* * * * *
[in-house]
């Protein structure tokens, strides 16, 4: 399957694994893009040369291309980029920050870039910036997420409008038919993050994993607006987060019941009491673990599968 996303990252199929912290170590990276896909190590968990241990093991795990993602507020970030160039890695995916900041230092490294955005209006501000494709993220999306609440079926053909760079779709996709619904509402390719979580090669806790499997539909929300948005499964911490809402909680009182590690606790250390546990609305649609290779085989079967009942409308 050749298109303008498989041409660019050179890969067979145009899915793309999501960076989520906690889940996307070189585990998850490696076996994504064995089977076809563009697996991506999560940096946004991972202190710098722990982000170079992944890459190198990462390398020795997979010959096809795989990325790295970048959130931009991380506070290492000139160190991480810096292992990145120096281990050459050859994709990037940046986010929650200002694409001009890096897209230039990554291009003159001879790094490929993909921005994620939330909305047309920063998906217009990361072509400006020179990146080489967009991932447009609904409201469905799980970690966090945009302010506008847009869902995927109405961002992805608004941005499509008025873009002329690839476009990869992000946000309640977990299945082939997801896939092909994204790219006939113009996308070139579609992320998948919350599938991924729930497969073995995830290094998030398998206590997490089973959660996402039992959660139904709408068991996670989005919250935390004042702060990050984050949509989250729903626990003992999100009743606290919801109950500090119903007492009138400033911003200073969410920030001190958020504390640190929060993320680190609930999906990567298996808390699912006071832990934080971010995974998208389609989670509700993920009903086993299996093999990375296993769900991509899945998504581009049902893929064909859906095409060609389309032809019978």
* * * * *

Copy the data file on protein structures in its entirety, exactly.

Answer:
[in-house]
């Protein structure tokens, strides 16, 4: 399957694994893009040369291309980029920050870039910036997420409008038919993050994993607006987060019941009491673990599968 996303990252199929912290170590990276896909190590968990241990093991795990993602507020970030160039890695995916900041230092490294955005209006501000494709993220999306609440079926053909760079779709996709619904509402390719979580090669806790499997539909929300948005499964911490809402909680009182590690606790250390546990609305649609290779085989079967009942409308 050749298109303008498989041409660019050179890969067979145009899915793309999501960076989520906690889940996307070189585990998850490696076996994504064995089977076809563009697996991506999560940096946004991972202190710098722990982000170079992944890459190198990462390398020795997979010959096809795989990325790295970048959130931009991380506070290492000139160190991480810096292992990145120096281990050459050859994709990037940046986010929650200002694409001009890096897209230039990554291009003159001879790094490929993909921005994620939330909305047309920063998906217009990361072509400006020179990146080489967009991932447009609904409201469905799980970690966090945009302010506008847009869902995927109405961002992805608004941005499509008025873009002329690839476009990869992000946000309640977990299945082939997801896939092909994204790219006939113009996308070139579609992320998948919350599938991924729930497969073995995830290094998030398998206590997490089973959660996402039992959660139904709408068991996670989005919250935390004042702060990050984050949509989250729903626990003992999100009743606290919801109950500090119903007492009138400033911003200073969410920030001190958020504390640190929060993320680190609930999906990567298996808390699912006071832990934080971010995974998208389609989670509700993920009903086993299996093999990375296993769900991509899945998504581009049902893929064909859906095409060609389309032809019978």